And, I might add, it is East German art that redeems him: Brecht. Brilliant! (The piano piece, 'Sonate des Guten Menschen', was actually composed by Gabriel Yared, but I assumed it was German, as I think we are meant to.)

What then is Wiesler's conclusion? That he wound up delivering junk mail in a nouveau capitalist regime, or that, given his newfound sensibility, the nation's leading playwright has dedicated a play to him? Wiesler, when we first meet him, was a man without feeling, æsthetically or sexually. He moved from the interrogation room to the bookstore. In a very important way, he wins, non-tragically.

Finally, a remark along the lines of your junkmail-as-progress observation. There's another questionable marker of post-communist progress. When Dreyman's play is revived at the end of the film, the staging is no longer socialist-realism but quite obviously Robert Wilson. If that's progress, bring back the Stasi!

12:46 AM, March 04, 2007

 
Blogger Jeff Strabone said...

Steve, considering how much you much like The Lives of Others and the similarity of our reasons for admiring it, I must encourage you to see Tom Stoppard's Rock 'n' Roll. I am confident that you would thoroughly enjoy it, and I'm sure Dan would agree. He and I saw it on New Year's Eve before we joined you for the party and we both loved it.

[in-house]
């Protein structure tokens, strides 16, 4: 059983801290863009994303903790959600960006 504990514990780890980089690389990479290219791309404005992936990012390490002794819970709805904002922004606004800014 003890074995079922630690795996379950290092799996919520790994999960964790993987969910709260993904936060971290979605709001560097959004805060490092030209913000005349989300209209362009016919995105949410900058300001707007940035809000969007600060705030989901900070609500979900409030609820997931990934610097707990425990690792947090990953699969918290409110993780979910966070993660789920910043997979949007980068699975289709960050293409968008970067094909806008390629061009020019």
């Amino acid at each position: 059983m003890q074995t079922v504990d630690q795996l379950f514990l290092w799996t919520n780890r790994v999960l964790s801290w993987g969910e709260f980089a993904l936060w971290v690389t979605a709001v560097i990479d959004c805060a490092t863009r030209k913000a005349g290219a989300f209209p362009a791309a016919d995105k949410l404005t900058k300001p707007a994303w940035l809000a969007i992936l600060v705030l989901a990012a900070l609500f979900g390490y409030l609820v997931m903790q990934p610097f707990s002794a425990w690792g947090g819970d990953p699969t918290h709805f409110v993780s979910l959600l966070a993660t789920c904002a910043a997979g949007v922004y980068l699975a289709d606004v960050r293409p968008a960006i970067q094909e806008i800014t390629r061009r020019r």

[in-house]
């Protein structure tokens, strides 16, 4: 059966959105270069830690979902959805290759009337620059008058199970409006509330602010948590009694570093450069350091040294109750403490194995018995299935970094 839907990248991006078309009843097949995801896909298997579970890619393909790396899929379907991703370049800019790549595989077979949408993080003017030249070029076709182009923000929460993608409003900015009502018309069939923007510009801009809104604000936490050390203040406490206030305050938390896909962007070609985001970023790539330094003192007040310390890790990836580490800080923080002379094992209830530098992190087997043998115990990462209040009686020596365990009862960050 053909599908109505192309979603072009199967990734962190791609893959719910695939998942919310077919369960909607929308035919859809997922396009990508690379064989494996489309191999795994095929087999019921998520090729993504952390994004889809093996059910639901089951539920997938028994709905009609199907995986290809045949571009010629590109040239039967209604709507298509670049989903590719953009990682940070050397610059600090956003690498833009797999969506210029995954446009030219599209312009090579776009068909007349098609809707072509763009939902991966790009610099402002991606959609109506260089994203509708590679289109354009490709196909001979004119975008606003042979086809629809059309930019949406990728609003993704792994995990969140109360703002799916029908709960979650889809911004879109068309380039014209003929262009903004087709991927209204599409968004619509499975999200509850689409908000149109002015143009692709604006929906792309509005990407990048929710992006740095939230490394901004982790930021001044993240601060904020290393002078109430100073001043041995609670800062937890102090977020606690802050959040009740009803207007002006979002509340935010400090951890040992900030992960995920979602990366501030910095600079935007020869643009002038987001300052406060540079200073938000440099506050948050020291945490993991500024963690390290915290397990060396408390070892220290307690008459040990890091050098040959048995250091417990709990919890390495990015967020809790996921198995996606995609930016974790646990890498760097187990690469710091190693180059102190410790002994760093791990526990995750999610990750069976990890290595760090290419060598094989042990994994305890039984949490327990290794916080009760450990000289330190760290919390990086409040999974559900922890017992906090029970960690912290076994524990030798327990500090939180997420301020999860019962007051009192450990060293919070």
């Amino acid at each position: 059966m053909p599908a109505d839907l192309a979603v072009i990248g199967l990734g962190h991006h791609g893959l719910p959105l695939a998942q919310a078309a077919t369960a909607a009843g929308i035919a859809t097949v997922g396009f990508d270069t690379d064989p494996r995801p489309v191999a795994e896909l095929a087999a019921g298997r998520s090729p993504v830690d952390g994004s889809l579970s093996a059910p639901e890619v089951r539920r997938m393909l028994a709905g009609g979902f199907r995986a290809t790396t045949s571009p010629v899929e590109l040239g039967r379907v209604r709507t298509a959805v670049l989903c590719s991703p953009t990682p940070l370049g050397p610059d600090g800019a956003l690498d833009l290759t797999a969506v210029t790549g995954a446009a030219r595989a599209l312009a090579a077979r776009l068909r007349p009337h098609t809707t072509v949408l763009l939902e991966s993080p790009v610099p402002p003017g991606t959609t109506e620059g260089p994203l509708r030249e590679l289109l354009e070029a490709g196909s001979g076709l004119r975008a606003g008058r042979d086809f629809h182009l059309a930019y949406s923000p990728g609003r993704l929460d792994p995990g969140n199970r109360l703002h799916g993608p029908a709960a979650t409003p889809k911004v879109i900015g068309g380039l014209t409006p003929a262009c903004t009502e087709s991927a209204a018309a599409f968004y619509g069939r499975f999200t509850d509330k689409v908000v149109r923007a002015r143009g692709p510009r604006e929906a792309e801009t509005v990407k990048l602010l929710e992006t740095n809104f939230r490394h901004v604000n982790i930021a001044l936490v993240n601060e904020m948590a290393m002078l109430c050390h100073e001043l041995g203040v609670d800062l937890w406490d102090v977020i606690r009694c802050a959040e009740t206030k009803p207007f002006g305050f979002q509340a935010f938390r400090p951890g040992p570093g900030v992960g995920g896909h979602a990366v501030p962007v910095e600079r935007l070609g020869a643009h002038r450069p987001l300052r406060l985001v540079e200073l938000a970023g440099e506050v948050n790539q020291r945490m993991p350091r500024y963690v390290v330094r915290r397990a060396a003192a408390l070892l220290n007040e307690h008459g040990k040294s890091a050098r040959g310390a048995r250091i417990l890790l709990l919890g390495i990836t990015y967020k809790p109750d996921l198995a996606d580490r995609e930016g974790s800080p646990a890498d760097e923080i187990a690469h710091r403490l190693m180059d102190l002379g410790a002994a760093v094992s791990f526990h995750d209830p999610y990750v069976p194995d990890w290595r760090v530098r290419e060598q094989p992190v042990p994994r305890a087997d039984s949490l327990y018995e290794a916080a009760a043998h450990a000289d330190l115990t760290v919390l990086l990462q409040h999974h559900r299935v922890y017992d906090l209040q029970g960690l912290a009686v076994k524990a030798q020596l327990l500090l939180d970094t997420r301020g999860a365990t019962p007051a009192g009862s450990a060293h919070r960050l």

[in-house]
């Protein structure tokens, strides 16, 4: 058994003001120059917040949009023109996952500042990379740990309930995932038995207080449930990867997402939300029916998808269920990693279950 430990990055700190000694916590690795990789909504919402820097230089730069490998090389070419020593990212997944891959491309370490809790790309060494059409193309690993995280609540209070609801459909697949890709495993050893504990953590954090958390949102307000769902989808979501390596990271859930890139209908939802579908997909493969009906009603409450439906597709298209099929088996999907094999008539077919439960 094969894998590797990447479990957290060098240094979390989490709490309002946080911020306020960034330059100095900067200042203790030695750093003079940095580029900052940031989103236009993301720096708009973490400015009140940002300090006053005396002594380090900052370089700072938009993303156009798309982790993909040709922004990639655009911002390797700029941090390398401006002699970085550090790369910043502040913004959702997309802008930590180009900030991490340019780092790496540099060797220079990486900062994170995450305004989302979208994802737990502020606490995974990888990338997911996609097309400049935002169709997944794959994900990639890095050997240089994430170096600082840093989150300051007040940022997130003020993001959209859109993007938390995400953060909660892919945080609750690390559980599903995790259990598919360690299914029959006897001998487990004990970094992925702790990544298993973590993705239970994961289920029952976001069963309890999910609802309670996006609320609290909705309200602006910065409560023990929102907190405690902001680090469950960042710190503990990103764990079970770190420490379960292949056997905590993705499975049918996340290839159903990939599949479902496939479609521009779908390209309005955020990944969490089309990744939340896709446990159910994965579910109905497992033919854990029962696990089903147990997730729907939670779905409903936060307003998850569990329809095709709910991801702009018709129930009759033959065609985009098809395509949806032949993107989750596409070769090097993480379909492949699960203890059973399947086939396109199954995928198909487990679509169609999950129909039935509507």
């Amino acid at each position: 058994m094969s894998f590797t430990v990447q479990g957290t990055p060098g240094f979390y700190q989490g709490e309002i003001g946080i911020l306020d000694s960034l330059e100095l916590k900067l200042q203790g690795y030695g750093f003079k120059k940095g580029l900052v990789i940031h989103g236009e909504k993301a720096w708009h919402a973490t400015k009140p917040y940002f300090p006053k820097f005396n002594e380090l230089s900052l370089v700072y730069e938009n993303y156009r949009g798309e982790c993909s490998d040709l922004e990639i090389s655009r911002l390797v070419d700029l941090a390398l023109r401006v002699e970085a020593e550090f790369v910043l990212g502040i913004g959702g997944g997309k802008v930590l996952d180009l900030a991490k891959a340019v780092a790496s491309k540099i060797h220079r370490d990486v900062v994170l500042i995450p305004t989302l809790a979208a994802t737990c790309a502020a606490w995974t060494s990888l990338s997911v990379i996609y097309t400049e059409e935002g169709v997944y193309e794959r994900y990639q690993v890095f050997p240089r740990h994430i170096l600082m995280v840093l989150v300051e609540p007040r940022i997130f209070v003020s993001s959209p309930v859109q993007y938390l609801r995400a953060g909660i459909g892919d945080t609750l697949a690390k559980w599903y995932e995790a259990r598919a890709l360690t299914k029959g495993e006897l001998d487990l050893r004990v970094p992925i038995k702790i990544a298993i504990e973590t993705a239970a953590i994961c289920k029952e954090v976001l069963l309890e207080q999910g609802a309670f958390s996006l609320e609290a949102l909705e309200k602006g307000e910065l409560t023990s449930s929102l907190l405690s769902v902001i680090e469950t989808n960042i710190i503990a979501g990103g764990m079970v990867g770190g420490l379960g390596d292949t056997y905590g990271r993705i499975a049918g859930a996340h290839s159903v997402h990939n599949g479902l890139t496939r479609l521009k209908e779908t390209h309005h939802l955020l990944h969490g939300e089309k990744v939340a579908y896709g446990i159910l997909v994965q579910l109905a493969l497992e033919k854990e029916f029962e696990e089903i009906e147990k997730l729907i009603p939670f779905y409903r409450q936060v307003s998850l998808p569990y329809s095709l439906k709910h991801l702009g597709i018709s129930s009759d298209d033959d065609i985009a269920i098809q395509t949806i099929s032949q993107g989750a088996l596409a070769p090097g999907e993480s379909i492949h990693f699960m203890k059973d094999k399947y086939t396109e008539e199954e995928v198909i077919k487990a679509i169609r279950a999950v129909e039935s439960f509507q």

12:55 AM, March 04, 2007

 
Anonymous Steve said...

Yes indeed, you are right to say that Wiesler "wins" in some way at the end - the sudden light in his beautiful blue eyes for the final freeze-frame is heartbreaking - but of course the film is not so glib as to suggest that this final moral victory makes everything all right, for him or for anyone else. In a way this final image almost implies that he sees for the first time, though his old job was predicated on looking. Perhaps in this way he is a negative image of the blinded Oedipus - a tragic hero who, after all, does not die at the end of Oedipus Rex but achieves a kind of enlightenment. In both cases the enlightenment has carried a heavy price.

I would repeat that I think Wiesler's allegiance in the beginning of the film is to order, but not to "tyranny and order", as you suggest. So though he is indeed redeemed through art (how remarkable, as you say, that the film convinces us of such a potentially risible idea), it is not so much that the art - particularly the astonishing piano music (which I too had assumed was Schubert or something) changes his mind, but rather that it reminds him of the true moral basis of his beliefs, which are after all not so far removed from the moral basis of Dreyman's beliefs. That is part of the film's brilliance, that it can sympathetically portray the common (potential) humanity in two apparently opposed systems, and narrate a tragedy whose engine is their very opposition.